From Time Magazine: The Truth About Men, Women and Work

By Rana Foroohar 

First there was the mancession. Then there was the economic war on women. Over the past four years, the monthly jobs figures have been spun like a roulette wheel to declare which sex is gaining–or losing–from recession and recovery. April’s numbers show that women gained 73% of the 115,000 new jobs added to the U.S. economy. Looks like we have a winner.

Or do we? The figures would seem to be welcome news for the Obama Administration, which has been battling accusations by Republican challenger Mitt Romney that the President’s economic policies have hurt women. Yet since the recovery began in June 2009, women have gained only 16% of the new jobs created. What’s more, over the past year or so, the workforce-participation rate of women ages 45 to 54 has “dropped like a stone,” says Julia Coronado, chief North America economist at BNP Paribas. “Married, single-earner households are on the rise, and married women are increasingly choosing not to work, in part because many are finding that the jobs they can get simply aren’t worth it in terms of pay, commute, hassle, etc.”

Which goes directly to the problem with those seemingly great April numbers: most of that big job grab by women occurred in fast-growing but low-paying areas like temporary help, private education, and health, leisure and hospitality. Even in higher-end areas like professional and business services, where women made gains, 51% of the jobs they nabbed were temporary, vs. 27% for men. “Both women and men are gaining jobs in the private sector, but men are getting the more secure jobs,” notes Joan Entmacher, vice president for family economic security at the National Women’s Law Center. No wonder at least some married couples are deciding to live on one salary when the economic trade-off of lower-paying jobs, child-care costs, taxes and commuting doesn’t add up.

The real problem for women is that they’ve suffered more casualties in the war on the public-sector workforce that the Republicans have egged on. Budget cuts at the federal, state and local levels of government–cuts that are at the core of the GOP’s smaller-government mantra–amount to 601,000 lost public-sector jobs since June 2009. And two-thirds of those jobs were held by women. University of California, Berkeley, professor Laura Tyson, a former head of the Council of Economic Advisers under President Bill Clinton, believes that’s one big reason women over age 45 are leaving the workforce in droves. “If you’ve been a decently paid teacher or a public administrator or a welfare worker your whole life and you see what’s available now, that might well make you leave the workforce.” Not necessarily by choice, either. Women are now a greater percentage of the long-term unemployed than they were a couple of years ago.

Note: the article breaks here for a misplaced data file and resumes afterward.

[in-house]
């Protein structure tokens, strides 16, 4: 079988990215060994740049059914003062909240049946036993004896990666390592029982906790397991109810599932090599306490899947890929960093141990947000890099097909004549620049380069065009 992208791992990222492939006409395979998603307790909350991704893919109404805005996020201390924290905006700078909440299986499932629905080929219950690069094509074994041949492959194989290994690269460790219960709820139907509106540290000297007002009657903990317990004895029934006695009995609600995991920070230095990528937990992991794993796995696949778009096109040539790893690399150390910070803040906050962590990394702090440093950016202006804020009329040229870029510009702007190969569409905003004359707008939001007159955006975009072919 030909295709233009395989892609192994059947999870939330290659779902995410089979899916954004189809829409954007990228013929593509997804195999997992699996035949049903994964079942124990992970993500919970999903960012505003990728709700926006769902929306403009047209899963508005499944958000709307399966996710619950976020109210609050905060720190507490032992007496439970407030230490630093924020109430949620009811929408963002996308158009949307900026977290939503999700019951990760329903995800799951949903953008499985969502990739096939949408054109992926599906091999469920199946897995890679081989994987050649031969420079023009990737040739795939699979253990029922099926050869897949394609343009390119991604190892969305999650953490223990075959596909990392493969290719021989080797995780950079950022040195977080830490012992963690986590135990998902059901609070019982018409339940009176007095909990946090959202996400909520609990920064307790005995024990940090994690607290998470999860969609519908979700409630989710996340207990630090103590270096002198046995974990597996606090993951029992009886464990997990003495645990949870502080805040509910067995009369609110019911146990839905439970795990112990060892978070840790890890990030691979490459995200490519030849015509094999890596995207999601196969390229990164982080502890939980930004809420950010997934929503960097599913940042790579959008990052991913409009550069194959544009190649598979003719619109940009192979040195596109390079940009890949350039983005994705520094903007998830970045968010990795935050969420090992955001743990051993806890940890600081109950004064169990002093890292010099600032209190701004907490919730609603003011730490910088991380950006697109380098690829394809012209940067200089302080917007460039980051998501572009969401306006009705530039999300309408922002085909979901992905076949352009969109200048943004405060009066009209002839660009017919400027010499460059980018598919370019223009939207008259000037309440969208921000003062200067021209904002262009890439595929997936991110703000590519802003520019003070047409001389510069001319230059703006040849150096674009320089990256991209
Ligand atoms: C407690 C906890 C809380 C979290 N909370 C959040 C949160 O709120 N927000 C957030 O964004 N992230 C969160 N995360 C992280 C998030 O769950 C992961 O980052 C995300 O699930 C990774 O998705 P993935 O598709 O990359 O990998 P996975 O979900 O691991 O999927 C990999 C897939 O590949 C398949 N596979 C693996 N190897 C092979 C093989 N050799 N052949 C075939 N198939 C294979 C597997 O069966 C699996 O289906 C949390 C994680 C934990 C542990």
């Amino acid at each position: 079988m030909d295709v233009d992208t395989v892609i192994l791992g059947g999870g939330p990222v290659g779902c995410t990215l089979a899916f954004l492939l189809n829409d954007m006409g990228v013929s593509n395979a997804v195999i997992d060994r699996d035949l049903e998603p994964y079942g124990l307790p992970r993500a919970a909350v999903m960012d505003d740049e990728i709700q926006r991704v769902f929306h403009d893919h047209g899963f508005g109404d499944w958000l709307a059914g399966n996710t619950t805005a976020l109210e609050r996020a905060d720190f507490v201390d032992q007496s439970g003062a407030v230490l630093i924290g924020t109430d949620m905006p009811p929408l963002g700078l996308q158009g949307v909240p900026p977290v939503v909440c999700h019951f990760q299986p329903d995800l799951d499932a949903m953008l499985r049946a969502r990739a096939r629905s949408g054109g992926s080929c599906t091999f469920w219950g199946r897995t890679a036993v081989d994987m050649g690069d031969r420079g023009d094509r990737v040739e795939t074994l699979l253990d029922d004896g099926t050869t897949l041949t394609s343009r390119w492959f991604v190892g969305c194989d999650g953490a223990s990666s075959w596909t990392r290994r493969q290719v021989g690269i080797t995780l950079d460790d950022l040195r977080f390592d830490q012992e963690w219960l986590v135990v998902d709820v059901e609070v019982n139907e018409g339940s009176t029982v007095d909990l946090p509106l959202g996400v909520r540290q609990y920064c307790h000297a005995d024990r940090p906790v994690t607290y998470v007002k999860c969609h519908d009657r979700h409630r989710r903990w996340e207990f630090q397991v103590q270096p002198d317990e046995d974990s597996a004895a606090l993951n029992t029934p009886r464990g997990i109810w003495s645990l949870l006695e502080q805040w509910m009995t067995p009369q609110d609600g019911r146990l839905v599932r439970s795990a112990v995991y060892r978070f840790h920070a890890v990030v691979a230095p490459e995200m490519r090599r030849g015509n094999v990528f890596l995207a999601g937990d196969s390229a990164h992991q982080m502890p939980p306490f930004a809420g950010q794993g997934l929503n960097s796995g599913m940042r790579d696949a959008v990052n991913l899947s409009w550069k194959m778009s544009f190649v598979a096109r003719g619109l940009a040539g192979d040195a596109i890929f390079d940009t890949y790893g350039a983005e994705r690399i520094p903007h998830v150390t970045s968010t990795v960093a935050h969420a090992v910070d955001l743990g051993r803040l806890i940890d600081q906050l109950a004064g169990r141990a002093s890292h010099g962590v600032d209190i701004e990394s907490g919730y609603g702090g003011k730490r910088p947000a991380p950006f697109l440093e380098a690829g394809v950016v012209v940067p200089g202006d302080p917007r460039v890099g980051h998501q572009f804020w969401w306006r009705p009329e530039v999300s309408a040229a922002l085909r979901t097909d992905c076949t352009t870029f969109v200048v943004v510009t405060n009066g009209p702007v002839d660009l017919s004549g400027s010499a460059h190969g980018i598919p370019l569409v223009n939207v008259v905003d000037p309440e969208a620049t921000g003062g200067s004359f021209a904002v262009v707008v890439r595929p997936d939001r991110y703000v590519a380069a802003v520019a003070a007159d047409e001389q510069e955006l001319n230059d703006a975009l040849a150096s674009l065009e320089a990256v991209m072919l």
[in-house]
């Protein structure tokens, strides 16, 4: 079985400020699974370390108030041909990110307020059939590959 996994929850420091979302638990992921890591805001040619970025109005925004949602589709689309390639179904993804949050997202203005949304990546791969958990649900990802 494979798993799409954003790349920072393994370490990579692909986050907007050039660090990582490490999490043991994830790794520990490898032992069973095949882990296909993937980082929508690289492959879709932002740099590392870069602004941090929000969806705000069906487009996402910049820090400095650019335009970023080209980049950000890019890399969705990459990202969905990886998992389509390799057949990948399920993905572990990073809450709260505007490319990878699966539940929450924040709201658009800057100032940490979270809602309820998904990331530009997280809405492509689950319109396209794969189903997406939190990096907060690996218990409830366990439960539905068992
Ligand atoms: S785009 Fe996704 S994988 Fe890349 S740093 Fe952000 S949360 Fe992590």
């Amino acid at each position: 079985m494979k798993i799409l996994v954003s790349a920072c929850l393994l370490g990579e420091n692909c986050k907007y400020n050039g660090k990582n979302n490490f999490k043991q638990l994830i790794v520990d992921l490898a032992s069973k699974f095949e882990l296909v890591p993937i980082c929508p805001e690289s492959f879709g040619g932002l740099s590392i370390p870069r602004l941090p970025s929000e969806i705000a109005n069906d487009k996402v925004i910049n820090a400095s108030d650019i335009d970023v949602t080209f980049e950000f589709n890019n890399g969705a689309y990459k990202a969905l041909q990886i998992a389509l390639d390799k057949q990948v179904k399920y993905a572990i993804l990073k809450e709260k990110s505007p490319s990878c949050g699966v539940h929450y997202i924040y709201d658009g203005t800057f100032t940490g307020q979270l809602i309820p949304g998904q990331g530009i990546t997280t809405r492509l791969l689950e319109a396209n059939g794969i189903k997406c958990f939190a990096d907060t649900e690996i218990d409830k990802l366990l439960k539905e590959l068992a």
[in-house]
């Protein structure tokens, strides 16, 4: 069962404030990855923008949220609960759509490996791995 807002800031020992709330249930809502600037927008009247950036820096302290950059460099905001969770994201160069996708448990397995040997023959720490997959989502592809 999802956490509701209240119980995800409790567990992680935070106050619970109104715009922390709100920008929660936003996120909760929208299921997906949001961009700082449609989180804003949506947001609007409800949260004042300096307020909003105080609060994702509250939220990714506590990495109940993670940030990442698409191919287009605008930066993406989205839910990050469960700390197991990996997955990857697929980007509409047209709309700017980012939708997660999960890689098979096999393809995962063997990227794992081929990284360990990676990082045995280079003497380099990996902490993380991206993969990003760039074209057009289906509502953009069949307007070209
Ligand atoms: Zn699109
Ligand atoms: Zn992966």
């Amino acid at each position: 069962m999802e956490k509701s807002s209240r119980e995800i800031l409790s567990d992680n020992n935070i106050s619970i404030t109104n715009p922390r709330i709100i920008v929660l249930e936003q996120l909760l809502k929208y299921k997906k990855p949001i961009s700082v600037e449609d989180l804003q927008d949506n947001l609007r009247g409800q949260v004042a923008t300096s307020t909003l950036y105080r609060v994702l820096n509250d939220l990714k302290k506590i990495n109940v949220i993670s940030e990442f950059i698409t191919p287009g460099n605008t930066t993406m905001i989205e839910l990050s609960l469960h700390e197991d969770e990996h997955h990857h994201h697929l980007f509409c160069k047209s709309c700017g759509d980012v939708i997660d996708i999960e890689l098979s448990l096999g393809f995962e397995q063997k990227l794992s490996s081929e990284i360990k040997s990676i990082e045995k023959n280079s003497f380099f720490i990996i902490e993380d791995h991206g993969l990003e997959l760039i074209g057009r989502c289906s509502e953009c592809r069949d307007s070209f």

The other thing that’s hurt women has been, ironically, the thing that’s helped men: the resurgence of manufacturing. When Detroit tanked, it produced a mancession, and so it’s only natural that the recovery of factory jobs has disproportionately benefited men, who hold most of those jobs. Women represent only about 23% of workers in the durable-goods sector, for example, which includes things like automobiles and heavy machinery, and those are the American manufactured goods that have been doing best, thanks to the building and consumption boom in the emerging markets.

Of course, women will still benefit over the longer term from the fact that they are earning the majority of college degrees (about 60% of them). Those who are well educated, particularly with degrees in math or science, are starting on an equal footing with men or in some cases an even better one. In many wealthy, urban areas of the U.S. and Europe, young, well-educated and (crucially) childless women now outearn their male peers.

But both the success of women at the top and the scramble for lower-paying jobs at the bottom reflect a larger and more worrisome trend, the bifurcation of the American workforce. It’s the core economic issue of our time, and it’s likely to be one that hits women hardest. The middle-income jobs that are returning are factory gigs going mainly to men. The public-sector positions that sustained many women and allowed them to balance work and family over the past four decades are going, going, gone.

What’s left are the extremes: those with demanding, well-paid jobs who can afford help to manage their lives, homes and children–and those who provide that help. In that sense, the shrinking middle may turn out to be not just a class issue but a gender one as well.


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